The whole world is different and we are all adjusting to a new normal. As you move forward and are working through a set of new challenges, consider working with our new IU Student Agile Response Team (START). We are working together as a campus to leverage the vast skills, passion, and time of our students to more efficiently and effectively support our community in getting back on their feet and creating a better, stronger future. Keep reading to learn more about our process and the diverse skills of our student teams.
Are you a student interested in being a part of our START team? Apply Here
Community START Project Application Open
START will be accepting applications now through December 23 for Spring 2023. Projects are estimated to begin in February. If you have any questions about START, the application process, or project execution, please email Suzanne Allen.
We have more than 42,000 undergraduate, graduate, and Ph.D. students at Indiana University Bloomington, each with their own unique skillset and passions. Each of our students are at different places in their learning journey. Our students are constantly learning new skills and enhancing old ones. Throughout the entirety of the START workflow process, it is indescribably rewarding to see each student's individuality and creativity come to life. Our professional staff will come along with you throughout this experience.
Below is a small sampling of skills and potential project themes organized by school that you may consider utilizing for your specific needs. Our students' skills are not limited to this list. Even if you don't see the specific skills are you seeking, please submit a project request form.
• Practicing facilitation skills to lead discussions about contentious public issues • Supporting civic, non-profit, and government-related projects utilizing leadership skills • Participating in electoral engagement projects such as voter registration, non-partisan voter education, and voter turnout • Engaging advocacy skills to impact change • Planning and implementing workshops on restorative justice, leadership, and other related topics • Modeling and teaching civic skills as informed and engaged participants in democracy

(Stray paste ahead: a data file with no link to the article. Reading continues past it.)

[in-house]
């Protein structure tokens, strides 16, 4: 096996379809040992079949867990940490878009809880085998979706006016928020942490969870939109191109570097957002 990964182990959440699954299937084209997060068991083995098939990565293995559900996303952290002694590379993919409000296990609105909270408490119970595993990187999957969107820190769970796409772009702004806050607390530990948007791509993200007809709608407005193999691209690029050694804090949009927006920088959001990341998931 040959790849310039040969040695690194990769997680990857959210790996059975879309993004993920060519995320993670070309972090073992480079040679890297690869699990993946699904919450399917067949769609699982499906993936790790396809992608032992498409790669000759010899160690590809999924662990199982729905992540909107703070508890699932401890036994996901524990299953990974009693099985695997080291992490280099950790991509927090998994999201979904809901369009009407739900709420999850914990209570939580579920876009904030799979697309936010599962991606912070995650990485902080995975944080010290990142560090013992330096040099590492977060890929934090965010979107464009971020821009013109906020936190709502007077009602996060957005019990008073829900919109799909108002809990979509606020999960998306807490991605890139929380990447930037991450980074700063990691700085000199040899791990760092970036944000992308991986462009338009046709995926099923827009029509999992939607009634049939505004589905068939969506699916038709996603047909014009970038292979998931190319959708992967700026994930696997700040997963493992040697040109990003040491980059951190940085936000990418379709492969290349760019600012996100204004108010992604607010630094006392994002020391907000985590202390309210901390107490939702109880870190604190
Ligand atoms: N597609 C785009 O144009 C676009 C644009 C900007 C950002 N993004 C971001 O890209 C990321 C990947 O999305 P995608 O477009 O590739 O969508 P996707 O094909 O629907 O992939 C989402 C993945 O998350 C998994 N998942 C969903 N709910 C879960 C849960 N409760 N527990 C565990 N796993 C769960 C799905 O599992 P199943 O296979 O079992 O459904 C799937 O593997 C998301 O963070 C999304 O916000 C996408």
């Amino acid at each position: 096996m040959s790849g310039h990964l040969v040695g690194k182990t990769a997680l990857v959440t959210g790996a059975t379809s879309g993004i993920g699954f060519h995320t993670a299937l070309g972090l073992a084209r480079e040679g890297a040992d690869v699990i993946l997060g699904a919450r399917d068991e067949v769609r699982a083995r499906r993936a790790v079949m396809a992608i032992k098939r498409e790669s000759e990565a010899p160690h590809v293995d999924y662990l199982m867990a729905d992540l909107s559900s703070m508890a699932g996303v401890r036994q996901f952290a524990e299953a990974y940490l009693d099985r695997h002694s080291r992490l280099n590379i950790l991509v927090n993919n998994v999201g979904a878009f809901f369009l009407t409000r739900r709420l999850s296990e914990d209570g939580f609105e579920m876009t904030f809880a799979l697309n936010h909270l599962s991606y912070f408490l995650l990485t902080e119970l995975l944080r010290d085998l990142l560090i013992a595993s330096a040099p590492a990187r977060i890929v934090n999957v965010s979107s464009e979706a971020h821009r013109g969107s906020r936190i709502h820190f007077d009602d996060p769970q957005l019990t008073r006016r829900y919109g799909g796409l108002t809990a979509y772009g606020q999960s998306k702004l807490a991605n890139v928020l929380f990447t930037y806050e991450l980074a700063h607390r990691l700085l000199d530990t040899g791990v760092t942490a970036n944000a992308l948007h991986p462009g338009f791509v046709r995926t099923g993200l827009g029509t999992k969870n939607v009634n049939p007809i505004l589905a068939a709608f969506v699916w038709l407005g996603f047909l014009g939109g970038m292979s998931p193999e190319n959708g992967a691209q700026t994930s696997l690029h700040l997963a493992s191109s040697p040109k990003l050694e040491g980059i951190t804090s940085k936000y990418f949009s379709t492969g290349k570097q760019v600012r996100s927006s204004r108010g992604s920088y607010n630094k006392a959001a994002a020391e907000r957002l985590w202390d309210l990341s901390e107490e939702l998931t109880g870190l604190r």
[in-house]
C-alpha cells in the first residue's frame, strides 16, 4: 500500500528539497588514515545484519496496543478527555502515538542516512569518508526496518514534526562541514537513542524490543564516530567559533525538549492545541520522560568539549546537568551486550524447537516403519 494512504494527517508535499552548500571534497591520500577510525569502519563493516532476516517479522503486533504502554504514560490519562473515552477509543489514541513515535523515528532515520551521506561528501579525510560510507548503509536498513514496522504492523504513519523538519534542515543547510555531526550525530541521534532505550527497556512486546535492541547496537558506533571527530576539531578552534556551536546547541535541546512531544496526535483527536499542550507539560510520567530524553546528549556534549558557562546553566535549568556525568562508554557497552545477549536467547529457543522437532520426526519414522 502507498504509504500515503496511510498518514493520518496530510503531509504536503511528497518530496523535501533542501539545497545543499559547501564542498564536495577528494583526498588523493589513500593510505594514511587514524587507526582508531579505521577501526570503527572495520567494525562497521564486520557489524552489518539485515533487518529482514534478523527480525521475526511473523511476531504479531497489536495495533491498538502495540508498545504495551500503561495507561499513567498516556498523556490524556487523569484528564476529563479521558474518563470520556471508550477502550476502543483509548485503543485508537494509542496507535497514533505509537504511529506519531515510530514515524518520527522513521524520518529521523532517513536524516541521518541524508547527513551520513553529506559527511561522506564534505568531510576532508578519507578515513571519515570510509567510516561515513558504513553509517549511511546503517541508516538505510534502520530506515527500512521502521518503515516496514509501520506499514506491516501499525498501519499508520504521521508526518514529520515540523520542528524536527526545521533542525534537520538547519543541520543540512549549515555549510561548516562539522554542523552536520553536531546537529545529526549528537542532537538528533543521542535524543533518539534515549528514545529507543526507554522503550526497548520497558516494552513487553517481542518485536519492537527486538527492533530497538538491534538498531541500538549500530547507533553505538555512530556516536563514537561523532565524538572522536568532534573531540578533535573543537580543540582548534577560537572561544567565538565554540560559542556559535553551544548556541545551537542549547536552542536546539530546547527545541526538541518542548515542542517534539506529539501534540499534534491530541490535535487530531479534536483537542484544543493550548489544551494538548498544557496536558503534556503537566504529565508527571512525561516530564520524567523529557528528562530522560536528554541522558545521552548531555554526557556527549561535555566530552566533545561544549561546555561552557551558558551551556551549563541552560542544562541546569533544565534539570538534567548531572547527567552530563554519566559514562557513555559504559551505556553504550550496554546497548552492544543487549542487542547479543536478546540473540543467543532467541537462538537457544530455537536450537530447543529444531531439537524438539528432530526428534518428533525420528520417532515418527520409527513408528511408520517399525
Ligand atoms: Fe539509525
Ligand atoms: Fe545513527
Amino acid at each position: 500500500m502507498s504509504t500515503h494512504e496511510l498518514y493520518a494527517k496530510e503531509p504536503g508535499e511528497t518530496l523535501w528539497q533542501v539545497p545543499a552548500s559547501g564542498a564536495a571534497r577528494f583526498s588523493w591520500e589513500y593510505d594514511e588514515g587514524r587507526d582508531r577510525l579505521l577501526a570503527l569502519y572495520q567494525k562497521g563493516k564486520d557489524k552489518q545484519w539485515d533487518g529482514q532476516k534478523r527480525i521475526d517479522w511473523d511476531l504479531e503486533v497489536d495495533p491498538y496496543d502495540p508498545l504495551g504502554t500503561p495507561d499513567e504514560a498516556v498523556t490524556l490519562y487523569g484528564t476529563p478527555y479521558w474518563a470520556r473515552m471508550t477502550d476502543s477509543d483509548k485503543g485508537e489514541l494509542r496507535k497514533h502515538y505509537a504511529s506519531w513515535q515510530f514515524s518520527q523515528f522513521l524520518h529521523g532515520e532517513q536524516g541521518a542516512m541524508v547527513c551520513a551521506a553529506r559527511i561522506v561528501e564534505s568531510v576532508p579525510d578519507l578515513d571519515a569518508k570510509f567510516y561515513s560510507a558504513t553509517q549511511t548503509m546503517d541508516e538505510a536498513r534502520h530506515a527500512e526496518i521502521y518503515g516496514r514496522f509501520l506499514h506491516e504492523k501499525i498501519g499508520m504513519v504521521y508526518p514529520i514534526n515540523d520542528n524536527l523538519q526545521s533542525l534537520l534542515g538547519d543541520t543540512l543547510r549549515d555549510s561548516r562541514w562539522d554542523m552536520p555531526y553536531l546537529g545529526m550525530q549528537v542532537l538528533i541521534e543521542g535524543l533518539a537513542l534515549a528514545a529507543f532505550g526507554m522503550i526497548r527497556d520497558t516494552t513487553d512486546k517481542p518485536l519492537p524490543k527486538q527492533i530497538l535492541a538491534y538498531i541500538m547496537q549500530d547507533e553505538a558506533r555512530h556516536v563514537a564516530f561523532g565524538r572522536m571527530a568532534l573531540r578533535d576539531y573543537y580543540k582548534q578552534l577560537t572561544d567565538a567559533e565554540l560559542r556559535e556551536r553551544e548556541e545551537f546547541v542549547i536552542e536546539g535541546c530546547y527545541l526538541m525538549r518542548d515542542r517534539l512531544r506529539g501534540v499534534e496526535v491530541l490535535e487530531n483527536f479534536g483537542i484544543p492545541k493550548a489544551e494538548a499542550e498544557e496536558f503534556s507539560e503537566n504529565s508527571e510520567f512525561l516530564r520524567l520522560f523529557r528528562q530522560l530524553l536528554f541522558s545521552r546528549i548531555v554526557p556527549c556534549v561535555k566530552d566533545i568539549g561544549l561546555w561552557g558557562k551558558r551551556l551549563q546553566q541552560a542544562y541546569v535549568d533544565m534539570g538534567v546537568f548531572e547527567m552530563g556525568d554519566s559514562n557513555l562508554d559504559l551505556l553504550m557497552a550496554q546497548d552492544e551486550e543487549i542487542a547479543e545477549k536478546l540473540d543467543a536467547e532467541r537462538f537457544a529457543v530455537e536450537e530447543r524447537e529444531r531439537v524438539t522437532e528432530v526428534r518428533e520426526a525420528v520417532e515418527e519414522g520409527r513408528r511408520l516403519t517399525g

Team Lead: Alain Barker, Director, Music Entrepreneurship and Career Development
Jacobsis one of the most comprehensive and acclaimed institutions for the study of music. They play a key role in educating performers, scholars, and music educators who influence music performance and education around the globe. Their students may to serve your organization in the following ways or areas:
Music clinics for high school band and orchestra programs
Music clinics for choral ensembles and vocalists
Collaborative performances (from recitals to large ensembles) in community spaces
Audio recording clinics for emerging artists
Career preparation sessions for performing arts
Strategic planning for performing arts organizations and community committees
Fostering social change is important to Kelley School of Business faculty, staff, and students. As the hub of social impact for business-minded students, the Kelley Institute for Social Impact empowers socially conscious undergraduate students to make a difference in local and global communities.
For more than 30 years, business-minded students from a variety of majors have used their skills to contribute to social impact organizations. Projects range from a single afternoon of brainstorming to a full semester of team consulting, and they span business areas including but not limited to: · Marketing · Digital and Social Media · Branding · Business Analytics · Entrepreneurship · Digital Technology Management · Operations · Strategy · Consulting · Sustainable Business · Supply Chain · Management · Accounting · Finance
The students can do any of the following and more: build and update website, security and network upgrades, install different technologies to assist with any task one may have. The students are trained to sit down and help you complete any task within a specified budget.
Team Lead: Katie Beck, director of student affairs
Maurer School of Law was founded in 1842 and is the ninth oldest law school in the U.S. Students serve the community in the following areas:
Landlord / tenant disputes via the Tenant Assistance Project